Since the early 1970s, American artist Martha Rosler has used video as well as photography, performance, and writing to reveal the constructed nature of our cultural realities. Rosler has played a pivotal role in the discourses around documentary photography. A central figure in the history of video art, she has examined what she has famously described as 'video's utopian moment' - the idea of video as a vehicle for provoking social transformation. She is also a critic and essayist and has lectured extensively internationally. Her work is concerned with everyday life and the public sphere, often with an eye to women's experience. Recurrent points of focus are the media and war as well as architecture and the built environment.

‘Air Fare (November 2008)’, a Fine Art Inkjet Print is an edition of 100 (+ 10 AP), signed and numbered by the artist. Dimensions: 60 x 50 cm. Courtesy Galerie Christian Nagel, Berlin. One of Martha Rosler's ongoing concerns has been the photographic documentation and analysis of the public spaces of travel, pre-eminently that of air transport but also the road and the metro, or underground.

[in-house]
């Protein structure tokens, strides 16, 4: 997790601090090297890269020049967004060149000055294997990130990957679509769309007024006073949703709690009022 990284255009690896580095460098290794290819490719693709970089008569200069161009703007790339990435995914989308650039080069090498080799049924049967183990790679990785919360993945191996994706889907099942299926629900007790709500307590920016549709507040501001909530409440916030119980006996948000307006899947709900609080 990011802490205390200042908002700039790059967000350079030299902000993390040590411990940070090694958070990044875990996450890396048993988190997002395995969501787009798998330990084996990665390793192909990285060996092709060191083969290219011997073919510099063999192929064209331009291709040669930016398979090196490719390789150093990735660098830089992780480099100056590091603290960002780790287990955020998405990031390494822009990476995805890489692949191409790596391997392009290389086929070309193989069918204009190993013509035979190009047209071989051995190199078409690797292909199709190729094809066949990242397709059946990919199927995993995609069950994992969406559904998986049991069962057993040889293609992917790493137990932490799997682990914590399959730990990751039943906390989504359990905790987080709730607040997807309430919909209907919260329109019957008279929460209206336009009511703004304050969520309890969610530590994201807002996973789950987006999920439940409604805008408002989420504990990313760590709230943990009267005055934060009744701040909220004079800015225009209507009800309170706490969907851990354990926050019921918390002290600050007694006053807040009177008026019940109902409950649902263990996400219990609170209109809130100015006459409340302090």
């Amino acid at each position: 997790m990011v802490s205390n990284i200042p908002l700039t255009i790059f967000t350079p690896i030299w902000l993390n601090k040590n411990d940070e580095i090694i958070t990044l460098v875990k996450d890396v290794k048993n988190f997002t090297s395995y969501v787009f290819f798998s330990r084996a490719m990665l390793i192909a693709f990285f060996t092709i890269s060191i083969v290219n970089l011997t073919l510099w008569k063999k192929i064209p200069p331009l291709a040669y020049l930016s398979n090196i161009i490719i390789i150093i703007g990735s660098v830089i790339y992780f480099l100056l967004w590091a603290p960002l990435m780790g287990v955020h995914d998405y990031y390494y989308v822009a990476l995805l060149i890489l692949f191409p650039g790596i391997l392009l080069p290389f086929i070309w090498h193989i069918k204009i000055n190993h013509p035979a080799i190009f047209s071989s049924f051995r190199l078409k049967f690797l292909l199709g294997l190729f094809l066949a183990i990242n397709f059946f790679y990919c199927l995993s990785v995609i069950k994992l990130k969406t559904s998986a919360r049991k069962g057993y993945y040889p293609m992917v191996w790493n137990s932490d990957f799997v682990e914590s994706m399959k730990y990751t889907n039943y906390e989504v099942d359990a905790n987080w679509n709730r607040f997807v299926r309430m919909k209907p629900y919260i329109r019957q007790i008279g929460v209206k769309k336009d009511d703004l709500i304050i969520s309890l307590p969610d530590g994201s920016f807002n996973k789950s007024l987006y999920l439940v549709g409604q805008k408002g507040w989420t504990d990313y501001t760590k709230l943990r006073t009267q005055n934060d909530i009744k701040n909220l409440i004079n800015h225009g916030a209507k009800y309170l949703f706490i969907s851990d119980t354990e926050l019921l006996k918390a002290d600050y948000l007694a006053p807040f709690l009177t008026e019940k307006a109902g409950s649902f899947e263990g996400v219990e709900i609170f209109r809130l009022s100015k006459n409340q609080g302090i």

More than just transportation, the airlines promise bodily care and comfort. The meals put in front of us economy-class travelers, in our confined spaces - should we choose to accept them - open up a world of existential questions and associations.
- Martha Rosler.

Martha Rosler, ‘Air Fare (November 2008)’, 2008
Fine Art Inkjet print, 60 x 50 cm
Edition 100 + 10 AP
Courtesy Galerie Christian Nagel, Berlin